• Always have options : People are unpredictable in generally, and especially so under stress. So all that prep you did might not come in handy when there is someone in the review team who is having a bad day and is hell bent on taking it out on you. In less drastic situations – they still might want to “add value” and you need to leave some room in your solution to incorporate their input. One way to solve this is to pre-determine a couple of areas where you could use some coaching, and explicitly state it in the review. Also – figure out your strategy in case the review goes south. Do you want to ask for another meeting ? Should you enlist the support of a few reviewers before the formal review?
  • Know what is important for the reviewer for the short term : The needs of reviewers change from time to time. You may be reviewing your deal which has great revenue but not the best profit. If your boss needs more profit and not revenue – you probably are not going to score an approval. It helps to know upfront what is important for the reviewers before you craft your narrative. This obviously needs work in terms of networking and homework. But it is time and energy well spent ! One of my worst reviews came in a meeting that I prepared very well for. I was the lead developer and I got ripped a new one for telling them what I did on performance optimization, when the big objective from the CIO was to have more robust testing accomplished in that quarter (which made sense, but I had no idea it suddenly trumped performance problems we were working on) !

For the reviewer

  • Do you actually need to review ? : Life in the corporate world will be infinitely better if reviewers were honest about their answers. Vast majority of such meetings are low calorie or just gamed for optics. Why bother having such meetings? This is especially true the higher you are in the pecking order. Every review you ask for has several people below the hierarchy spending time on intermediate reviews. Can some of it be automated fully or partially ? Is there a standard checklist that can be used to manage by exceptions ? Can the team be better trained and managed to minimize the times you need to review yourself? The idea is to minimize low calorie reviews – and conserve time and energy for where it is needed the most
  • Does the reviewee know what you are expecting ? :  That is not the same as the meeting having an agenda and the presentation following a published template.  It is easy to ask “gotcha” questions. It is usually low value to do so though. When you give someone a problem to solve – tell them what you expect them to come back with ? Are you just looking for information ? Do you want them to make a decision and solve it – or should they bring back options and you will pick one ? Do you want to know if this is the right problem to solve ? Are there any direct consequences to the not solving the problem that you can tell the reviewee about ? How often should they keep you posted on their progress? The more clarity you can provide and the more consistent you are – the more useful these reviews will be for you.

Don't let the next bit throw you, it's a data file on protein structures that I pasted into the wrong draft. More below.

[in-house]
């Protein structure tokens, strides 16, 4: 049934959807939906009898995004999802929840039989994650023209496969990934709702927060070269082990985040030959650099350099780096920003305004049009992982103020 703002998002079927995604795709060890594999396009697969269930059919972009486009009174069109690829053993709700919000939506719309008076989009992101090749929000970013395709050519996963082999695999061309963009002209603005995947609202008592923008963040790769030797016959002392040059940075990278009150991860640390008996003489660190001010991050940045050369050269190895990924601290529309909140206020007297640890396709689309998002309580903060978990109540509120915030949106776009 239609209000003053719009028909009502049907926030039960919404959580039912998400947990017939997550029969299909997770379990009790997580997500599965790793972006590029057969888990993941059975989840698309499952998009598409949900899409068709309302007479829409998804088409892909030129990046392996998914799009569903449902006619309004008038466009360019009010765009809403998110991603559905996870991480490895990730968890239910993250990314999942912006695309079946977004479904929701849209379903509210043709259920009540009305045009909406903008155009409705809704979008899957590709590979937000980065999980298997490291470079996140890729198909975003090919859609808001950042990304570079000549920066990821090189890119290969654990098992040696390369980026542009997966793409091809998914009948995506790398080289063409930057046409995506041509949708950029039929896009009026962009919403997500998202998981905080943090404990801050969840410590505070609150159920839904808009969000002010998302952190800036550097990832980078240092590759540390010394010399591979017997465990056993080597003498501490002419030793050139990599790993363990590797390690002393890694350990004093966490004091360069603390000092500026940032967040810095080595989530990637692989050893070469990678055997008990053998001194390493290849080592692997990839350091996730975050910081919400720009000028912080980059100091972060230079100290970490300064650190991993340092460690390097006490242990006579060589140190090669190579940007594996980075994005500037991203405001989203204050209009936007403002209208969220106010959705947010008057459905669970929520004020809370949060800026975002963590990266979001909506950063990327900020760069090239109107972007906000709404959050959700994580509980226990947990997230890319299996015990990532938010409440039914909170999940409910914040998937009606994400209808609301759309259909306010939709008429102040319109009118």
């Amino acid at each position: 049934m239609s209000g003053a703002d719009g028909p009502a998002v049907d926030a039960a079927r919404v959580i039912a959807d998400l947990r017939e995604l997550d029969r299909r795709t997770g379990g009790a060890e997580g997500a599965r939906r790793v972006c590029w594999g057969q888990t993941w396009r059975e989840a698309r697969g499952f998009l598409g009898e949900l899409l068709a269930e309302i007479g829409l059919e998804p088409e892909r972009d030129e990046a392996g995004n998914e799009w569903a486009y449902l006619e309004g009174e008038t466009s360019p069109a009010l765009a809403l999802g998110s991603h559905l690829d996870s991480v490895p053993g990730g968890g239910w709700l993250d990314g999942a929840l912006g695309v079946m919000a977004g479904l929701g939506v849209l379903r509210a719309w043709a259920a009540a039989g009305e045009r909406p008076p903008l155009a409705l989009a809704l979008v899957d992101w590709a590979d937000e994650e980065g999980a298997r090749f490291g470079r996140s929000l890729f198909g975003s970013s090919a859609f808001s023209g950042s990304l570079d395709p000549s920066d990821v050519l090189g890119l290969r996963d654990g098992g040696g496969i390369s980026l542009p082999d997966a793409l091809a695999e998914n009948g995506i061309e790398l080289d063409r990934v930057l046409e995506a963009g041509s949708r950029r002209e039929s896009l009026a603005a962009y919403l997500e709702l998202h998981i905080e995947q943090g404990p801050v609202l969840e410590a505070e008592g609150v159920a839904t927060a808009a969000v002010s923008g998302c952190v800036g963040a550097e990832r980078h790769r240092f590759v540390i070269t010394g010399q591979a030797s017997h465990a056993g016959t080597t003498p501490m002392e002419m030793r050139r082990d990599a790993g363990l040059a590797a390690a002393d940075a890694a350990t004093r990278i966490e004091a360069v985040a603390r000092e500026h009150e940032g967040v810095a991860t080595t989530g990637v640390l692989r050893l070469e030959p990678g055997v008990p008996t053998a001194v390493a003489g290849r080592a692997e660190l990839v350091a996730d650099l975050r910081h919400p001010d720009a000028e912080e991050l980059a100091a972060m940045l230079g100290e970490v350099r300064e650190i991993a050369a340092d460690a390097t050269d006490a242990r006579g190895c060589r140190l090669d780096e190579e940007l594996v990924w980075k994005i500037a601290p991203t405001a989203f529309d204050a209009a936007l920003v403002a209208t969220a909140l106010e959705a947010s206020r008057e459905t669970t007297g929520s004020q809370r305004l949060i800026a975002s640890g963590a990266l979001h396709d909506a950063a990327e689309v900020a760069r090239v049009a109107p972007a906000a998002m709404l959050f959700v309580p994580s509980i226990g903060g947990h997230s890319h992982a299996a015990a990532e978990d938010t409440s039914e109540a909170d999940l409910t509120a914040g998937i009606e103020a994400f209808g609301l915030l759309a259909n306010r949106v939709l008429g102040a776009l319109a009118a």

• Feedback comes in many forms : Not all reviews are about giving an explicit approval to some proposal. One of the most useful things you can do as a reviewer is to also explain how you viewed the review process itself. Could the reviewee improve on something ? Will you change something about the process because you learned something new from the reviewee? Do you engage in an intellectual debate with the reviewee or do you just check boxes ? . Do you follow up on the commitments you both made during the reviews? Do you use reviews as teaching moments? If you want the next review to be great – you need to make the reviewee feel that it was a good use of their time, and not just an administrative activity.

SAP buys Qualtrics – Some quick thoughts

I saw the news on twitter yesterday night that SAP is buying Qualtrics for $8B cash – most of it financed .

I am writing this blog post strictly in my personal capacity and it doesn’t represent my employer’s opinions . I have no prior knowledge of this deal. I have worked in the SAP field for a long time and worked in SAP Labs for a short while as well.

My first reaction was “Wow – that’s an unusually bold move”. But then knowing SAP’s leadership team – I am not surprised they went with a gutsy – and perhaps unconventional- move .